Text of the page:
I was in bed watching television late one evening when my then college-aged daughter came out of her bedroom and said, “Mom, look at Jo, she’s just running back and forth in the hallway.”
I looked towards the doorway of my room and saw Jo, our Cocker Spaniel, shuffle past my doorway, then shuffle past again, going in the other direction.
“I don’t know what she’s doing,” Kinsey said as Jo ran by again, her nose pointed up towards the ceiling.
“It looks like she’s watching something,” I said.
Kinsey looked up. “Bat!” she yelled as she ran back into her room, “It’s a bat!”
I got out of bed, walked to my doorway and peeked out to see a bat flying up against the ceiling headed down the hallway into the living room. Jo was following, running below it.
I looked over at Kinsey who was standing in the doorway to her room and I said, “We have to get it out of here.”
“I don’t do bats!”
“Me neither, but we’ve got to get it out of the house and I need your help,” I said.
As we stood there in our bedroom doorways arguing, the bat continued to fly between us, silently gliding up and down the hallway. As we watched, we noticed that it would loop the perimeter of the living room, then fly above the stairs and down the hall. Based on the bat’s consistent route, we decided that our best bet was to follow the bat down the hallway by making a mad dash from our doorways when it flew past us to head back towards the living room.
And that’s what we did, but as we reached the stairs, the bat changed it’s flying pattern and turned and headed right towards us. Because we were at the top of the stairs, the bat was at head level, so we did the only thing we could do; we panicked. I did a belly flop and slid down the stairs on my stomach, screaming. As I was sliding down the steps, Jo was running up them to my left, still following the bat. Kinsey slid down the stairs right behind me on her butt, also screaming. When we reached the bottom of the stairs, I quickly crawled to the dining room on my left while Kinsey scrambled off to the right to other set of stairs leading to the family room.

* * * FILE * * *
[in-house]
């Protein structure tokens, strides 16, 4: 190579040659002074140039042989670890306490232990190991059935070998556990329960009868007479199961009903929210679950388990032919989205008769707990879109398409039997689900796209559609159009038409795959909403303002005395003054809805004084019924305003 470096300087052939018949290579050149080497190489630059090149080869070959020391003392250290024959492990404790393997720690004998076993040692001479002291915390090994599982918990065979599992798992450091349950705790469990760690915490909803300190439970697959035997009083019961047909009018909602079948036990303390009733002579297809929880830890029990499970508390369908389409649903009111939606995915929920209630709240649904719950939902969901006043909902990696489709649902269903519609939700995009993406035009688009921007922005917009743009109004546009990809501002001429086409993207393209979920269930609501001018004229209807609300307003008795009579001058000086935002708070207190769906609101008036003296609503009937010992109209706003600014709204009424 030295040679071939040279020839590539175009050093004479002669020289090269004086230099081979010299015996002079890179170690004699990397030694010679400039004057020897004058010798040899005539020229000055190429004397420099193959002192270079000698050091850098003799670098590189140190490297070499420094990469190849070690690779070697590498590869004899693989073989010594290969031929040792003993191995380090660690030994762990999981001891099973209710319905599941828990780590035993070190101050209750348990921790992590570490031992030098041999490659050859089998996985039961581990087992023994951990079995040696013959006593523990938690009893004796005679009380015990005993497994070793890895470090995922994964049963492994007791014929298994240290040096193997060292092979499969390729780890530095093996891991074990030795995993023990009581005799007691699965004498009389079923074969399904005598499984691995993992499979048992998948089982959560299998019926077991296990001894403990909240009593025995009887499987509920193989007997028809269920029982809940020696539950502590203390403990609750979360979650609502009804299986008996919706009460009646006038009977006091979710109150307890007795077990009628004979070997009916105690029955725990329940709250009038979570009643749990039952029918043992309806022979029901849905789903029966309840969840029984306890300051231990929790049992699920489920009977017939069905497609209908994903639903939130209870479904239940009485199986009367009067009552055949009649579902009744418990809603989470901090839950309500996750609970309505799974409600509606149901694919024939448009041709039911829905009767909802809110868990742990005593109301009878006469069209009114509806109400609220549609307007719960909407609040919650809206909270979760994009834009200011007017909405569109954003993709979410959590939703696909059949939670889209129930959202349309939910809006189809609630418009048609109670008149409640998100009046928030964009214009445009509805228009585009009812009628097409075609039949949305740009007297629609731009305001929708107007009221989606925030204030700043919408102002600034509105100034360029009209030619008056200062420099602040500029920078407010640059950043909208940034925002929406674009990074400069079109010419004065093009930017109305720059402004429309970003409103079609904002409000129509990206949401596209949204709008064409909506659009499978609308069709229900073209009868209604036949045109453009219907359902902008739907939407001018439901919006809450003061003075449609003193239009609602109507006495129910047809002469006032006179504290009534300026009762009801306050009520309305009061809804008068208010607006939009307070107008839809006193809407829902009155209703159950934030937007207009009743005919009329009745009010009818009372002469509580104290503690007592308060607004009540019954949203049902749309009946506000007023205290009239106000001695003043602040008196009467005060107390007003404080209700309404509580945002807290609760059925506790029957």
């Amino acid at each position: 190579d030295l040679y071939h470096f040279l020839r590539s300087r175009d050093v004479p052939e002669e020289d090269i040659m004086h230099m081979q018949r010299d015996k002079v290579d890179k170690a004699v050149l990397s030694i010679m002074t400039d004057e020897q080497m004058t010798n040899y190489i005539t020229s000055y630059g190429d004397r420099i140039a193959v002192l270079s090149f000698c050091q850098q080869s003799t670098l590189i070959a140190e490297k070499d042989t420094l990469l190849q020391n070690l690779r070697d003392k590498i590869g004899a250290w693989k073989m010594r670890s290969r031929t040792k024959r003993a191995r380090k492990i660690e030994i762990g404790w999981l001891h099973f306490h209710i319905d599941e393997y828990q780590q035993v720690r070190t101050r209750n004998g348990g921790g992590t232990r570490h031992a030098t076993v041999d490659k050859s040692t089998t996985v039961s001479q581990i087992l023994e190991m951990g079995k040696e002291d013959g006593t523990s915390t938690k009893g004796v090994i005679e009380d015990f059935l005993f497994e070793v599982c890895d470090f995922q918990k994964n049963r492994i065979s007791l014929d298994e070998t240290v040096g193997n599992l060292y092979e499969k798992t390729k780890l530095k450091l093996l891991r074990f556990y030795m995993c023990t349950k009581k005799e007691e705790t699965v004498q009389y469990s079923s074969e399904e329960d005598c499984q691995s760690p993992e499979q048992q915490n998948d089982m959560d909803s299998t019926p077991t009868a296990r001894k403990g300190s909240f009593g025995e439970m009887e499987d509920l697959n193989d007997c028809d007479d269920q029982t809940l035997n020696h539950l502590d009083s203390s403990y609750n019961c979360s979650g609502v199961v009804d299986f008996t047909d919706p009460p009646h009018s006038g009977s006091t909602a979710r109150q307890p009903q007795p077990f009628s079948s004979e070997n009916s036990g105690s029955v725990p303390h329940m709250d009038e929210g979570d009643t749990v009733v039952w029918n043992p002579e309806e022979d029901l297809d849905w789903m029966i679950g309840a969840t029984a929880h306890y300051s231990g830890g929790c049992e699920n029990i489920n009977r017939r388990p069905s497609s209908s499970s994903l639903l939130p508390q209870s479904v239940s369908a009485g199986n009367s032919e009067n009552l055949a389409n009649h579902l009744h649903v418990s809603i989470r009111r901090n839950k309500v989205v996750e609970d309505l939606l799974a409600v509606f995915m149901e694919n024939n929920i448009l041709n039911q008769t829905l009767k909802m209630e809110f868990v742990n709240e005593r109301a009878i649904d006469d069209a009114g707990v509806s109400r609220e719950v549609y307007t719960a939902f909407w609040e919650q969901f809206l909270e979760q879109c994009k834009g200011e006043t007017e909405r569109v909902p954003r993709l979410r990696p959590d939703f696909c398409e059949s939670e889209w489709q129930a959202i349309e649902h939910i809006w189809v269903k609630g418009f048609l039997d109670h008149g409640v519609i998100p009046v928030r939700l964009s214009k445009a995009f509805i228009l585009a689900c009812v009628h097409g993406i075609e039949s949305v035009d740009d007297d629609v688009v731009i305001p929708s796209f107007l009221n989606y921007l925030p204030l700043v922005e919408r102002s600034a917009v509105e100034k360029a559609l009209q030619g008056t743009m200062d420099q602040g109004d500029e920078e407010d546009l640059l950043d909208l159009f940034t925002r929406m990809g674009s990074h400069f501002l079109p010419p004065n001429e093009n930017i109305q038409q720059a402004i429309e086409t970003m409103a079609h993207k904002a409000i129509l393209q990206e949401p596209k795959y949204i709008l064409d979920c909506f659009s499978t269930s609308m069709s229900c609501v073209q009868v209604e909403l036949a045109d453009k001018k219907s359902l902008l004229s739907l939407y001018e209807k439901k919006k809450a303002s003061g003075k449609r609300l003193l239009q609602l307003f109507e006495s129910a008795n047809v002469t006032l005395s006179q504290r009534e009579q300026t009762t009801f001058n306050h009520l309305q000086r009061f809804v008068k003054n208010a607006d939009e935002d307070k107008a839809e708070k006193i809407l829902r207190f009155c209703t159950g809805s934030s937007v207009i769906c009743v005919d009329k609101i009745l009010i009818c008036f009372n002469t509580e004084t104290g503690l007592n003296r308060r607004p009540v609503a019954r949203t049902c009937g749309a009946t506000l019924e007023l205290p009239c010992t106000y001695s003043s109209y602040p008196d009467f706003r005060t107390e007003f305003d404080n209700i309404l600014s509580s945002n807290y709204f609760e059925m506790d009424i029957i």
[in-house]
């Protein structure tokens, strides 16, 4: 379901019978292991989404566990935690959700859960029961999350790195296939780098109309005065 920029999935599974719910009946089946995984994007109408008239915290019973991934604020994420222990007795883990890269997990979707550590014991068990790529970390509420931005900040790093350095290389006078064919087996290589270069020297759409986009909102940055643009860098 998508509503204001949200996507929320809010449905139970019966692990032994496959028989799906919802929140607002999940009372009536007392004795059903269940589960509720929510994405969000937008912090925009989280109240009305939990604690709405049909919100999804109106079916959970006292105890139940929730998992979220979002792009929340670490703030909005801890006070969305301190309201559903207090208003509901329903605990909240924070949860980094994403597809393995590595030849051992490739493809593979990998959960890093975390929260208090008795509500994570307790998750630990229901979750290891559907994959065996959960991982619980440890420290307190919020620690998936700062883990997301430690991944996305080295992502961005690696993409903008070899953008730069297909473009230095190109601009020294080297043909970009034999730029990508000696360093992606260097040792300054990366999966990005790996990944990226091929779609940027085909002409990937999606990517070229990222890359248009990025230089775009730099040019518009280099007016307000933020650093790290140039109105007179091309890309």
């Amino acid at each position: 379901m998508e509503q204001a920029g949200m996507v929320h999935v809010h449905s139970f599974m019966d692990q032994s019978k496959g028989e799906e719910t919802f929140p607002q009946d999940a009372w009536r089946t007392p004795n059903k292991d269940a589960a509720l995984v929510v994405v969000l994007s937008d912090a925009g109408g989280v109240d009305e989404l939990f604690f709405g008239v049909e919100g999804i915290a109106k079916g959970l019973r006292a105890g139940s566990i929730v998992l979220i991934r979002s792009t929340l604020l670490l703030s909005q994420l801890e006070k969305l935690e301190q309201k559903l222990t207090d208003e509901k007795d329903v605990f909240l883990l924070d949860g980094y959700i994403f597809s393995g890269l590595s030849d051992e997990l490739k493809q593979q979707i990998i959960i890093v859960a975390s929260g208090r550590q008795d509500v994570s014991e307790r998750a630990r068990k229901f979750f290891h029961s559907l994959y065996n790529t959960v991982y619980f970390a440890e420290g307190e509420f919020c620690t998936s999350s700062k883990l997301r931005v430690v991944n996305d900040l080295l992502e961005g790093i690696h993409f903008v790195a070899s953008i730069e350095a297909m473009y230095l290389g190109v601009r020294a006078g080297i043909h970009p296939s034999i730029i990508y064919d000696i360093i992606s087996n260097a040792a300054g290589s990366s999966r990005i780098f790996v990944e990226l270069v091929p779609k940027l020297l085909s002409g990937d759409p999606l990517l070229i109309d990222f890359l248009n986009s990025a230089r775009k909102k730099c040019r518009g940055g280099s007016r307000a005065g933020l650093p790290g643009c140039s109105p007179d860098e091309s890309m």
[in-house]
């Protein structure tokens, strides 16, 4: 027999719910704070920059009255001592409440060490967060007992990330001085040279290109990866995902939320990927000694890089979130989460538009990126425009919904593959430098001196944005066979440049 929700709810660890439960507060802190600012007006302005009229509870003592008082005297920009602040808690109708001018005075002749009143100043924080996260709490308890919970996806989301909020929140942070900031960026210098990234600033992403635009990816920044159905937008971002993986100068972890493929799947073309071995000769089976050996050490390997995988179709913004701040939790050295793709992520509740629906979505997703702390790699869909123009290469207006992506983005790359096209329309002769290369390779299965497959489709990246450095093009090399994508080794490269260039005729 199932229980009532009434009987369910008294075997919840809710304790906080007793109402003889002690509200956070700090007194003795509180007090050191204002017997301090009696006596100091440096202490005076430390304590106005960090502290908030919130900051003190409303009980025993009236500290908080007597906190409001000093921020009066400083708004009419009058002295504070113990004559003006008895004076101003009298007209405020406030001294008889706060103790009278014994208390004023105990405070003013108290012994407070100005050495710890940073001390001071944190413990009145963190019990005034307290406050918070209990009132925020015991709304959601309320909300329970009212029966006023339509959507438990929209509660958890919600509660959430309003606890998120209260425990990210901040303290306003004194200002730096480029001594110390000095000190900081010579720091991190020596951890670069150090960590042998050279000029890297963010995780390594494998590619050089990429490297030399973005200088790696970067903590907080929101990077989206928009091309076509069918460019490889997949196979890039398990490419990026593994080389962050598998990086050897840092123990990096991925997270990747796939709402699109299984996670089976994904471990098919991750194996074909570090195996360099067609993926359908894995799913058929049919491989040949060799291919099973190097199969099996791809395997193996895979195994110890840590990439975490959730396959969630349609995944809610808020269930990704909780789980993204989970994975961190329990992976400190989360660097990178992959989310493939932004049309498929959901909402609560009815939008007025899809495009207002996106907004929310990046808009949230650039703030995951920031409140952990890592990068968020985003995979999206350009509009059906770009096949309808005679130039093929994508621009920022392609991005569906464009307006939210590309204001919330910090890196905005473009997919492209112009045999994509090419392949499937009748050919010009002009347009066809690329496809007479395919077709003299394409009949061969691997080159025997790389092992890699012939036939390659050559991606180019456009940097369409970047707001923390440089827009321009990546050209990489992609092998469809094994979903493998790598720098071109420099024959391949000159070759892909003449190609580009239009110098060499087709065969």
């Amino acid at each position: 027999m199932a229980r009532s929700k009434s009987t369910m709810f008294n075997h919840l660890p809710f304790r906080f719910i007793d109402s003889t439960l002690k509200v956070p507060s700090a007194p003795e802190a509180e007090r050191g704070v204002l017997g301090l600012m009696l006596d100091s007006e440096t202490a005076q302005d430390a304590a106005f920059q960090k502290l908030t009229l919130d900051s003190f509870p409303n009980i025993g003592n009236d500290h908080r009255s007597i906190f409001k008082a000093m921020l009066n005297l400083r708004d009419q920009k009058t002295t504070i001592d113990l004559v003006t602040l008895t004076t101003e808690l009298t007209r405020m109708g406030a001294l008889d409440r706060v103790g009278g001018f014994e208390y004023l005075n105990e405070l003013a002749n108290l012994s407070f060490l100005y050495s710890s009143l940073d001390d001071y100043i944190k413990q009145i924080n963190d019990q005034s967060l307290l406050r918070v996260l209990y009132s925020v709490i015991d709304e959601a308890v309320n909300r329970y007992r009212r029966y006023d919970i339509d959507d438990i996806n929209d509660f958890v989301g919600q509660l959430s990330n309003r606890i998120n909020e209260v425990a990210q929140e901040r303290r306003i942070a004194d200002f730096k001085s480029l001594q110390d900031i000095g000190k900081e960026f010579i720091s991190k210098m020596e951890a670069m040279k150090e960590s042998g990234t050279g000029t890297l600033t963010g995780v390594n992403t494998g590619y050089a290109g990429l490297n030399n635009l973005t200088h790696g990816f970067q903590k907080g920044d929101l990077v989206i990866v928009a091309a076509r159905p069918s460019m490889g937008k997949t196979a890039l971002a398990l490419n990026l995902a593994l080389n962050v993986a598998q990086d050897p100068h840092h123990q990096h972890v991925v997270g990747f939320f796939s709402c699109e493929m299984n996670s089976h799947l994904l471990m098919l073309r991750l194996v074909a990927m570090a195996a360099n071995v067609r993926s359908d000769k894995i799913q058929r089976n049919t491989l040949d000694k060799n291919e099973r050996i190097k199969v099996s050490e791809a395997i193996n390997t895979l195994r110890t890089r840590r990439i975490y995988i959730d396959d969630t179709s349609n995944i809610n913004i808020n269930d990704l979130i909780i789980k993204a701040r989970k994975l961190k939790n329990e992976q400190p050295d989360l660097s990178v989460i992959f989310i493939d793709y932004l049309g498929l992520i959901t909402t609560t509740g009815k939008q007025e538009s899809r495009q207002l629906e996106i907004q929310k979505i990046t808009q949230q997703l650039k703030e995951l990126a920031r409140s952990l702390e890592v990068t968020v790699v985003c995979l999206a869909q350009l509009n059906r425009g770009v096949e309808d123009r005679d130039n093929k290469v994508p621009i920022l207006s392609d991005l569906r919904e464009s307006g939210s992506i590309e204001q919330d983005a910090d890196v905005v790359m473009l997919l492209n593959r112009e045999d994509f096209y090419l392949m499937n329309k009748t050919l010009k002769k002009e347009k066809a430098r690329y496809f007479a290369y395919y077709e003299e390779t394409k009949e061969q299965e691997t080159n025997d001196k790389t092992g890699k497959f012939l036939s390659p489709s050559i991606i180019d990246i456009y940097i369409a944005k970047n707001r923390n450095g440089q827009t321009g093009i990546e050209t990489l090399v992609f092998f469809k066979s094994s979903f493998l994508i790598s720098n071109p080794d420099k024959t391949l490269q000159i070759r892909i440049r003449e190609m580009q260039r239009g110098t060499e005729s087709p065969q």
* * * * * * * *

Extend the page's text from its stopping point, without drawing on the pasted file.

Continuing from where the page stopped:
Once we were out of the way, the bat continued on as it had before, flying the perimeter of the living room before heading to the hallway only to turn around and return. As we stood there, I told Kinsey that maybe if the front door was opened, it would fly out on its own. The front door of our house opens to the living room, and since she was the closest one to the door, I told her she should be the one to open it. “I’ll tell you when to go. Just run to the front door and once you’re outside, lock the screen door in the open position,” I said.
As soon as the bat began to fly over the stairs to head down the hallway, I told her to go and she made her escape. After securing the screen door in the open position, she stayed outside on the front porch. But the bat didn’t leave; it continued to keep making loops around the living room and hallway.
“I need something to knock it down with,” I told Kinsey, “Go to the garage and find me something.”
“I don’t care! A badminton racquet, a broom, whatever… go find me something!”
She left the front porch and headed around the house to the attached garage to find me a weapon. A few minutes later she opened the kitchen door and threw a broom onto the floor. She stayed in the garage.
“Come back in here, I need your help,” I said.
“I’m not coming back in there!”
“The bats not going in the kitchen. Just stand in the doorway and tell me when it’s headed this way to go up the stairs. When it flies by, I’ll whack it with the broom and then sweep it out the front door.”
Because our main floor is made like a big square, the living room opens to both the kitchen and the dining room. Kinsey took her position in the doorway between the living room and kitchen and I took up mine in the doorway between the living room and the dining room.
“Just watch it and tell me when it’s coming, I’m going to get ready to hit it,” I said.
After a few seconds she said, “Here it comes.”
I counted to myself, “One Mississippi, two Mississippi, three Mississippi,” and it flew by. Twice more we did that and each time the bat was in front of my doorway on three Mississippi.
Holding the broom with the bristles at the top, I took a few practice swings in the dining room and said, “Okay, next time it goes by me, I’m swinging.”
“Here it comes!”
I counted to myself, “One Mississippi, two Mississippi” and right when I thought “three Mississippi,” I took a generous swing with the broom. Although I hadn’t played baseball in years I hit the bat squarely and sent it across the living room and right through the open door where it landed on the front porch.
I ran to the open living room door and standing in the doorway, I frantically tried to sweep the bat, which was alive and lying on it’s back, off of the porch. Kinsey, who had followed me to the door asked, “Mom, what are you doing?”
“I’m trying to sweep it off of the porch so that it can’t get back in!”
“Mom,” she said, but I ignored her, intent on sweeping the bat away.
Finally, she yelled, “Mom!” and when I turned to look at her, she grabbed my arm, pulled me into the living room and shut the door.
Of course….shut the door! I was so focused on getting the bat off of the porch that it never occurred to me to simply shut the door once it was outside. A few minutes later the bat recovered and flew off, seemingly no worse for the wear.
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